Mechanum Wheel Strafing Problems

Our team decided to use mecanum wheels a while ago, and we successfully made a program that utilizes the wheels, however there is some offset while we are moving that we are trying to correct using a gyro, but don’t know how to.

Any suggestions?

My team is using mechanum wheels and it drives pretty accurately. It might be possible to correct the error with a gyro, but I would recommend testing each wheel to see which ones are slower, and try testing for possible issues like a bad motor, bent axles, bad bearings, etc. that could be slowing down that particular wheel. Also could you post the code you use to control the drive, in case that is the issue?

Edit: Another thing I just thought of is that if somewhere in your code you set the brake type of some of the drive motors to be different than the other drive motors, than it can make the robot drive weirdly. I accidentally did this earlier this year and was confused for awhile

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The issue is not the mounting of the wheels, and they’re almost brand new. Our code itself is fine for moving the robot, our issue is that we try to correct its movement when the robot doesn’t necessarily go straight. We’re trying to do this using a gyro.

This is our current function for trying to correct movement, we pass the function the joystick values + the inertial sensor’s current angle value.

driveCartesianSnip

Are you sure this is not the offset weight of the robot. For example if you are a tray bot it might mess up the straving because most of the weight would most likley on the back wheels.

We’re assuming that the weight is the issue, but we can’t change that because of our robot’s design, so we’re compensating with programming.

The goal is to use the inertial sensor to detect those changes in strafing and adjust the power of the wheels accordingly.

Do you have an anti-tip. This might help out a bit. I know how you feel we also have mecanum. I tried to convince my team to change to omni because we can’t really strave well anymore but they didn’t care.

But if I’m being honest I don’t know how you are going to do that with a sensors. I’m pretty sure they can’t sense pressure or degrees of the whole robot.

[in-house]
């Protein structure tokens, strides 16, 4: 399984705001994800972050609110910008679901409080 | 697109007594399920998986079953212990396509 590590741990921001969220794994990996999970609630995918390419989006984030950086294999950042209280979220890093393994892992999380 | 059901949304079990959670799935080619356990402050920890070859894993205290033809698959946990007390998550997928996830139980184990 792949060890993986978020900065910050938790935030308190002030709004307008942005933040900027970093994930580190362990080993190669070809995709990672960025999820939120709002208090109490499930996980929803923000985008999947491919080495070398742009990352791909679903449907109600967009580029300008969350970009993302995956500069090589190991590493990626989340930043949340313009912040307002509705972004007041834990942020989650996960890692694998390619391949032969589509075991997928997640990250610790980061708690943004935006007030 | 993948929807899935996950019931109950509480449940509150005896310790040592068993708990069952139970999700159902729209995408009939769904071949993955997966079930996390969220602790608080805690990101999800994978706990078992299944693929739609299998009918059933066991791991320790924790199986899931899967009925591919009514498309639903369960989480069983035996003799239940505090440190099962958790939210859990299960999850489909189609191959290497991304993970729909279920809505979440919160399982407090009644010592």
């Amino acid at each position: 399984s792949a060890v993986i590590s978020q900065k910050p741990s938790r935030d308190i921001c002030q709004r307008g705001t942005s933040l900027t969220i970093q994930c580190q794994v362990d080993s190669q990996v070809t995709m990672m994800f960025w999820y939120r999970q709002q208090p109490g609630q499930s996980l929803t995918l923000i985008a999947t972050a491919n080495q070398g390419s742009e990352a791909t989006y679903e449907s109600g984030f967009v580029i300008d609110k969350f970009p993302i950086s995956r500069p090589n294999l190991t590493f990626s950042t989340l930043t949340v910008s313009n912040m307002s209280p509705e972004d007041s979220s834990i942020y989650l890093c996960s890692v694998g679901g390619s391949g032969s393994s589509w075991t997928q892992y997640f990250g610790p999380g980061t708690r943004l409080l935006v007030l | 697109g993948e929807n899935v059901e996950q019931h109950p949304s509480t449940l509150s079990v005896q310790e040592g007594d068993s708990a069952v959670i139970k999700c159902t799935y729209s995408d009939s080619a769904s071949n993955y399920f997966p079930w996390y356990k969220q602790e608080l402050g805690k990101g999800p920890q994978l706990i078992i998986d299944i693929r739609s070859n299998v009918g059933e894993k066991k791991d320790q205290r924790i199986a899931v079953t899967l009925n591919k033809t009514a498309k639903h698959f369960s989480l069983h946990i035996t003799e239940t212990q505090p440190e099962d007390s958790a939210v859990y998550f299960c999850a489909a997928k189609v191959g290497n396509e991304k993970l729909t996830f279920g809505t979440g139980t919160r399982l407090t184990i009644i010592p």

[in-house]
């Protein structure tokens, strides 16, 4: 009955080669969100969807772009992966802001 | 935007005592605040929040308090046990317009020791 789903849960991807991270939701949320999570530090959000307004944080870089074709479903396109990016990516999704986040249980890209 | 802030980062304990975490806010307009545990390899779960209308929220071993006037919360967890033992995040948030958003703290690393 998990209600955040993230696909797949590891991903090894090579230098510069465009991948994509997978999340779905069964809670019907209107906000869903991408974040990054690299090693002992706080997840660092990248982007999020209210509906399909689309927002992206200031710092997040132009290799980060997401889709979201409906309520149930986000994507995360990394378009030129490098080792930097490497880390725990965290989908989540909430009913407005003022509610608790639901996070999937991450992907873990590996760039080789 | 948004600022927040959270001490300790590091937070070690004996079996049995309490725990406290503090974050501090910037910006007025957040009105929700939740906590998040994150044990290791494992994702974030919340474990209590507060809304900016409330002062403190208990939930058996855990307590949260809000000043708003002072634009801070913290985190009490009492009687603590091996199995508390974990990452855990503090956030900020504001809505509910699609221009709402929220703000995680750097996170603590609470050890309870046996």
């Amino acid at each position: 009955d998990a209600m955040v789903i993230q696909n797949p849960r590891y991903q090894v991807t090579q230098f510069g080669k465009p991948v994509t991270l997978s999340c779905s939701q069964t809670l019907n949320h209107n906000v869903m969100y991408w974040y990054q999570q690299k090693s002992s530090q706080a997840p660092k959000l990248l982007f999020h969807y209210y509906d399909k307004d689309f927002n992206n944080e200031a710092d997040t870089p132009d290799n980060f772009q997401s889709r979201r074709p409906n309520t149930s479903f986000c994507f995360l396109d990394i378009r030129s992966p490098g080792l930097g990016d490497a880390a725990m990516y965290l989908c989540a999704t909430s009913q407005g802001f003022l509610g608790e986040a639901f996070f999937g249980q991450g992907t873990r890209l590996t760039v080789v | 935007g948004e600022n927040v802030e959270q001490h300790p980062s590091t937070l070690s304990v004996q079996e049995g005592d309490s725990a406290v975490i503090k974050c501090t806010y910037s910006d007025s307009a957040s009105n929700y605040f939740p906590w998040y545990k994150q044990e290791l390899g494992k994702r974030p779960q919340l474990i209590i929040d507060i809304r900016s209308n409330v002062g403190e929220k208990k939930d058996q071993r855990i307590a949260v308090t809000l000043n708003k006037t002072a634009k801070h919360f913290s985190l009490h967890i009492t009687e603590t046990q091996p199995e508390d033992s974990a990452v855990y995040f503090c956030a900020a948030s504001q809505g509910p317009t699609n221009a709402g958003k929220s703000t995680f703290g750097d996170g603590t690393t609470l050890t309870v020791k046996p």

It is very possible using sensors, we just don’t know how to apply the gyro properly i guess?

The idea of is that the gyro would be set to a value, lets say 0, and while strafing right , if the gyro angle value changes from that point 0, it would correct it so that it would remain on the 0 path.

We did something similar using vision sensor to follow and track a cube for judge demonstrations.

That’s cool I would have no idea how to do that. I’m an ameture when it comes to coding. I can make a selection screen and just learned how to code autonomous with raw but not much.

I’ve had some experience using gyros and inertial sensors for auto/programming skills. Both are useful but neither is insanely accurate, error begins to accumulate over time, especially with major jolts to the robot. I would caution you against basing your driver control code off of a gyro, because if something goes wrong in a match it could make it more difficult to drive. If you continue to test with a gyro, I would just make sure to limit the amount the gyro can affect the program, just to be safe. If you think weight distribution on your robot is a problem, I agree with @CodeMaster that if you don’t already you should add wheelie bars, especially ones with omni wheels that are in constant contact with the ground. That way it will keep your robot from tipping back and losing traction on the front wheels, if that is the issue.

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The new sensor for us is almost perfectly accurate, the drift is in the ten thousandths place, essentially none. So using it would not necessarily be a problem. Those are possible solutions, but not the one’s we’re looking for with the chassis. We really want to be able to implement the gyro to be able to correct any inaccuracies in driving, whether we use mecanum wheels or omni, so that our driving straight would truly be straight.